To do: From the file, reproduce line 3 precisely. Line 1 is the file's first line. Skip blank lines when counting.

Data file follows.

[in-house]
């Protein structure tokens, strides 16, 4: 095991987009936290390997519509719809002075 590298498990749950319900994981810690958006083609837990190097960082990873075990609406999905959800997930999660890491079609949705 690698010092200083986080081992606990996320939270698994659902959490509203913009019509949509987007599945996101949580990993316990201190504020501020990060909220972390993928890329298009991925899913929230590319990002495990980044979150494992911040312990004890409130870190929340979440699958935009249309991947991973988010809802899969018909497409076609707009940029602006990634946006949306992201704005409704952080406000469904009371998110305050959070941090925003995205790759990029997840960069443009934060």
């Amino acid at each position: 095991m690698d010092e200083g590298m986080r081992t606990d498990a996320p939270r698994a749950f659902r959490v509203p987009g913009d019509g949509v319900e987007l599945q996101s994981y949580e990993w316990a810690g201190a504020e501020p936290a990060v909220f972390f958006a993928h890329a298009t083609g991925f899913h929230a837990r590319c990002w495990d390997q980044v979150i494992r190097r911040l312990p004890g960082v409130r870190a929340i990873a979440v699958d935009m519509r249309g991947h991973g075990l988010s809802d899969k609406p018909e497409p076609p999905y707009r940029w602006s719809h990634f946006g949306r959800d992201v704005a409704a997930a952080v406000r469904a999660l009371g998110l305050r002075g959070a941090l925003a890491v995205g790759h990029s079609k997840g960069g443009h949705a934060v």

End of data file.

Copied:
């Amino acid at each position: 095991m690698d010092e200083g590298m986080r081992t606990d498990a996320p939270r698994a749950f659902r959490v509203p987009g913009d019509g949509v319900e987007l599945q996101s994981y949580e990993w316990a810690g201190a504020e501020p936290a990060v909220f972390f958006a993928h890329a298009t083609g991925f899913h929230a837990r590319c990002w495990d390997q980044v979150i494992r190097r911040l312990p004890g960082v409130r870190a929340i990873a979440v699958d935009m519509r249309g991947h991973g075990l988010s809802d899969k609406p018909e497409p076609p999905y707009r940029w602006s719809h990634f946006g949306r959800d992201v704005a409704a997930a952080v406000r469904a999660l009371g998110l305050r002075g959070a941090l925003a890491v995205g790759h990029s079609k997840g960069g443009h949705a934060v």